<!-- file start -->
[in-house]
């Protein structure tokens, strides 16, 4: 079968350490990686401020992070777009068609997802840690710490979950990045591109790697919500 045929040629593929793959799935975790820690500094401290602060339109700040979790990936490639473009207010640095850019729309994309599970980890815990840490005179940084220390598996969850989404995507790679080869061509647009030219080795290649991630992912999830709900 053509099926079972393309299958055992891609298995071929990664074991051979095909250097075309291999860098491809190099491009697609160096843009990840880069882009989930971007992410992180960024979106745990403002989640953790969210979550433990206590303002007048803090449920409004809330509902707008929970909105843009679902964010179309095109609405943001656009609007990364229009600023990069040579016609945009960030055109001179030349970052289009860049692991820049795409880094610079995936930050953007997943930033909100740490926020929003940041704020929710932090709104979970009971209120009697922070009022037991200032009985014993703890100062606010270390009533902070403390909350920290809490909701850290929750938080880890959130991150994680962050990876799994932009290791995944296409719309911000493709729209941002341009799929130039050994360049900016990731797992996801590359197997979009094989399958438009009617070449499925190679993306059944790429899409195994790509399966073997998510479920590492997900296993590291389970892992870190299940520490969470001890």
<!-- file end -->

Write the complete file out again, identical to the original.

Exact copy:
[in-house]
């Protein structure tokens, strides 16, 4: 079968350490990686401020992070777009068609997802840690710490979950990045591109790697919500 045929040629593929793959799935975790820690500094401290602060339109700040979790990936490639473009207010640095850019729309994309599970980890815990840490005179940084220390598996969850989404995507790679080869061509647009030219080795290649991630992912999830709900 053509099926079972393309299958055992891609298995071929990664074991051979095909250097075309291999860098491809190099491009697609160096843009990840880069882009989930971007992410992180960024979106745990403002989640953790969210979550433990206590303002007048803090449920409004809330509902707008929970909105843009679902964010179309095109609405943001656009609007990364229009600023990069040579016609945009960030055109001179030349970052289009860049692991820049795409880094610079995936930050953007997943930033909100740490926020929003940041704020929710932090709104979970009971209120009697922070009022037991200032009985014993703890100062606010270390009533902070403390909350920290809490909701850290929750938080880890959130991150994680962050990876799994932009290791995944296409719309911000493709729209941002341009799929130039050994360049900016990731797992996801590359197997979009094989399958438009009617070449499925190679993306059944790429899409195994790509399966073997998510479920590492997900296993590291389970892992870190299940520490969470001890």